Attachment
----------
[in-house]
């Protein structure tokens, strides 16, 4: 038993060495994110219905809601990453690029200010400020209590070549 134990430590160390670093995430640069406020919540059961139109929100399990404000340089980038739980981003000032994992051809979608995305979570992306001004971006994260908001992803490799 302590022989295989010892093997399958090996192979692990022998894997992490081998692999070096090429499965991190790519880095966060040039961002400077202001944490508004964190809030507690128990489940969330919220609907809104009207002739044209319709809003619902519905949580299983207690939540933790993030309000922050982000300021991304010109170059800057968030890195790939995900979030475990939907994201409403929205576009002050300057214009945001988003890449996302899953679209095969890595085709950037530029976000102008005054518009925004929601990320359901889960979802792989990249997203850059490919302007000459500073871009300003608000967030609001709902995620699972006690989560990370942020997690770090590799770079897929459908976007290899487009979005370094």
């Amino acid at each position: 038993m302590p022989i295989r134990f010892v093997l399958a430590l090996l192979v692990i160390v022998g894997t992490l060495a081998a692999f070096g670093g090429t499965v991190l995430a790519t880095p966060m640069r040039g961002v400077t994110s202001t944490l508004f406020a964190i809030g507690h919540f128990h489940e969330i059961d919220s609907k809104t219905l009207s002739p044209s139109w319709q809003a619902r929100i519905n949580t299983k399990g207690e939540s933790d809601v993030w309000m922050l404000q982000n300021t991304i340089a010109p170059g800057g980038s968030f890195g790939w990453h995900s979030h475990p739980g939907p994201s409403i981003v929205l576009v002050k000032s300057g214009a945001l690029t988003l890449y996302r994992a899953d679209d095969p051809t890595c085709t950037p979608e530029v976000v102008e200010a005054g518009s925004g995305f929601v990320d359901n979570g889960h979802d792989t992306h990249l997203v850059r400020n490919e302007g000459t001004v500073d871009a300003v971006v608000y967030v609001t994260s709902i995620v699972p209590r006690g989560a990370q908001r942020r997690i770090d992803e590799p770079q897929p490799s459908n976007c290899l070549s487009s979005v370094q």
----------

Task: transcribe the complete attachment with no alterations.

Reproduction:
[in-house]
């Protein structure tokens, strides 16, 4: 038993060495994110219905809601990453690029200010400020209590070549 134990430590160390670093995430640069406020919540059961139109929100399990404000340089980038739980981003000032994992051809979608995305979570992306001004971006994260908001992803490799 302590022989295989010892093997399958090996192979692990022998894997992490081998692999070096090429499965991190790519880095966060040039961002400077202001944490508004964190809030507690128990489940969330919220609907809104009207002739044209319709809003619902519905949580299983207690939540933790993030309000922050982000300021991304010109170059800057968030890195790939995900979030475990939907994201409403929205576009002050300057214009945001988003890449996302899953679209095969890595085709950037530029976000102008005054518009925004929601990320359901889960979802792989990249997203850059490919302007000459500073871009300003608000967030609001709902995620699972006690989560990370942020997690770090590799770079897929459908976007290899487009979005370094």
């Amino acid at each position: 038993m302590p022989i295989r134990f010892v093997l399958a430590l090996l192979v692990i160390v022998g894997t992490l060495a081998a692999f070096g670093g090429t499965v991190l995430a790519t880095p966060m640069r040039g961002v400077t994110s202001t944490l508004f406020a964190i809030g507690h919540f128990h489940e969330i059961d919220s609907k809104t219905l009207s002739p044209s139109w319709q809003a619902r929100i519905n949580t299983k399990g207690e939540s933790d809601v993030w309000m922050l404000q982000n300021t991304i340089a010109p170059g800057g980038s968030f890195g790939w990453h995900s979030h475990p739980g939907p994201s409403i981003v929205l576009v002050k000032s300057g214009a945001l690029t988003l890449y996302r994992a899953d679209d095969p051809t890595c085709t950037p979608e530029v976000v102008e200010a005054g518009s925004g995305f929601v990320d359901n979570g889960h979802d792989t992306h990249l997203v850059r400020n490919e302007g000459t001004v500073d871009a300003v971006v608000y967030v609001t994260s709902i995620v699972p209590r006690g989560a990370q908001r942020r997690i770090d992803e590799p770079q897929p490799s459908n976007c290899l070549s487009s979005v370094q």